So why can’t their hundreds of thousands of patriots handle a few random liberals?  (And seriously, they actually said that last sentence?)

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I’m not a big reader of political partisan blogs, so if there are any glaring omissions in my list, let me know and I’ll have a look at their terms of service.  Several sites (FireDogLake, Daily Kos, FreedomWorks, Ace of Spades HQ) have also been skipped because I was unable to find any relevant terms of service, or because they lack a venue for comments.

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The Politics of STFU

It was a glorious day when the term STFU entered the public discourse (at the hands of Alan Grayson, naturally).  Sometimes people should really just shut up.

Predictably, most people don’t like being told to STFU.  Some of these people have a dim remembrance that there was some sort of rule that meant they could say whatever they want, and they leap on that.  Take this comment from over at STFU, Conservatives.  The blog is just another irritating Tumblr blog, but the comment is fun.  He thinks his First Amendment rights are being violated because a blogger told him to shut up.  The blog, of course, set him straight by telling him to shut up again.

But that’s just a random person.  There’s one in every crowd.  Surely prominent figures would never be so silly as to suggest that one private citizen telling another private citizen to be quiet equals censorship or a First Amendment violation.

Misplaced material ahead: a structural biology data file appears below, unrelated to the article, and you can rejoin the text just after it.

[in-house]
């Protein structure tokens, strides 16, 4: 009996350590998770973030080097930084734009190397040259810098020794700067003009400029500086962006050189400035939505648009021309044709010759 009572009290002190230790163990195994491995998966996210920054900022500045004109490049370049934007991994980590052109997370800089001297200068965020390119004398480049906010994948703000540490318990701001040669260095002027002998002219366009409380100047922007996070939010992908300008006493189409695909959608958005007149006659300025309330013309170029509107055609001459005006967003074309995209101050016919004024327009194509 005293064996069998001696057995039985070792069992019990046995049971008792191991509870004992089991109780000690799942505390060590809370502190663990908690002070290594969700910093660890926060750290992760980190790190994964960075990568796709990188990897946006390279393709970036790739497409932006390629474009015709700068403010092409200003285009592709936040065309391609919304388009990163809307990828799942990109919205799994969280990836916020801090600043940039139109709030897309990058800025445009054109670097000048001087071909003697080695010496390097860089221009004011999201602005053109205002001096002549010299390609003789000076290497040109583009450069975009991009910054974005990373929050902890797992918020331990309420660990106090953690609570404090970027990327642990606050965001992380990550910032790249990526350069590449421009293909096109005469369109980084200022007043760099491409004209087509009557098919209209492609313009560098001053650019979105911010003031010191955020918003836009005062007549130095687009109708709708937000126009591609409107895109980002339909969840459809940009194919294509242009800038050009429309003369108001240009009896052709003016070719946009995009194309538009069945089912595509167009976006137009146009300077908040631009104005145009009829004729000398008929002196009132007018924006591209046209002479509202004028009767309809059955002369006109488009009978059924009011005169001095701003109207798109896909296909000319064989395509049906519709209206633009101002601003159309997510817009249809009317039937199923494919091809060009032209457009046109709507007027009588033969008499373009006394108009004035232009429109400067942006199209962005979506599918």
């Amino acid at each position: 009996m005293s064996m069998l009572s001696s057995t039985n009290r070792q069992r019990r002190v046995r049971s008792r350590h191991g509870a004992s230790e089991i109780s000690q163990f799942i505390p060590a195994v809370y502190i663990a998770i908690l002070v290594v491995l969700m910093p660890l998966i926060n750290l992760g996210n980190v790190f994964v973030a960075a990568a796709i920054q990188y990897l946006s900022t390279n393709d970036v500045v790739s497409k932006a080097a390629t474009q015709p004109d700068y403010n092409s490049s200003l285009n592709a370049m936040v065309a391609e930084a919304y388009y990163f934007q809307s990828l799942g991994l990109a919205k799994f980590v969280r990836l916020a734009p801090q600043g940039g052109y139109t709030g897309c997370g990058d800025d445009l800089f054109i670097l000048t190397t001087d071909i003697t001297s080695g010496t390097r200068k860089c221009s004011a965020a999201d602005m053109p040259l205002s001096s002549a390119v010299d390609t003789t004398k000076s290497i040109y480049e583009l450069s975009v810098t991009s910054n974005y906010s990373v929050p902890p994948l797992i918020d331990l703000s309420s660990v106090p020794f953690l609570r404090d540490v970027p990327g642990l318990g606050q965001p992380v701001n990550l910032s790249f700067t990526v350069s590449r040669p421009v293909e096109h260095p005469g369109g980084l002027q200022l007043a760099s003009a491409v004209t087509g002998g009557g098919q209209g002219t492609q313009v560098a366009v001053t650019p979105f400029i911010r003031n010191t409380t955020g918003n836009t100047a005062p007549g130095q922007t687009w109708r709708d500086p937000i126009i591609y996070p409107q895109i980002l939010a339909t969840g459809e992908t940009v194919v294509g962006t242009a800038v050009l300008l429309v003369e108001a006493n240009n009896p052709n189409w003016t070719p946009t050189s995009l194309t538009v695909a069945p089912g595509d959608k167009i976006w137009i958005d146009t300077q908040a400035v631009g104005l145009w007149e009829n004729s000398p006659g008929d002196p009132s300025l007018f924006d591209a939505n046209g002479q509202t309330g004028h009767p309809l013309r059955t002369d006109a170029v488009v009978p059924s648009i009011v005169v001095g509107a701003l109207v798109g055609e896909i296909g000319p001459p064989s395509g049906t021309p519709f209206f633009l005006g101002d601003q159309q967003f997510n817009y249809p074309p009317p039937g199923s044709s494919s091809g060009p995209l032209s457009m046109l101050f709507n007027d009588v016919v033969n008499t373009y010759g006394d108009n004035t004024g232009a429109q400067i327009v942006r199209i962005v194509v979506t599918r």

I don’t know what the future of our country would be in terms of First Amendment rights and our ability to ask questions without fear of attacks by the mainstream media.  (Sarah Palin)

Palin doesn’t want the media to be able to attack her when she attacks other people.  She’s not alone.  Dr. Laura feels the same way:

I want my 1st Amendment rights back, which I can’t have on radio without the threat of attack on my advertisers and stations.  (Dr. Laura)

And Palin feels the same way about Dr. Laura:

Dr.Laura=even more powerful & effective w/out the shackles, so watch out Constitutional obstructionists. And b thankful 4 her voice,America!  (Sarah Palin)

Those tweets really do make you feel like a mom trying to figure out what her middle-school daughter is saying over IM, don’t they?  So Palin and Dr. Laura either don’t understand the First Amendment, or, more likely, are using it as a stick to beat their critics.  In real life, as you know, the First Amendment only states that government can’t make you be quiet; in fact, the person telling you to shut up is exercising his or her First Amendment rights as well.

Additionally, the First Amendment says nothing about what sort of platform you should be given to express your views.  Dr. Laura has a privileged position on her radio show, so she isn’t being silenced if people pressure her advertisers to sever ties: she’s being reduced to the same level of communication as the rest of us.  She’s free to use whatever racial slurs she desires on a random blog that nobody reads, just like everybody else.  A privilege is earned and can be rescinded.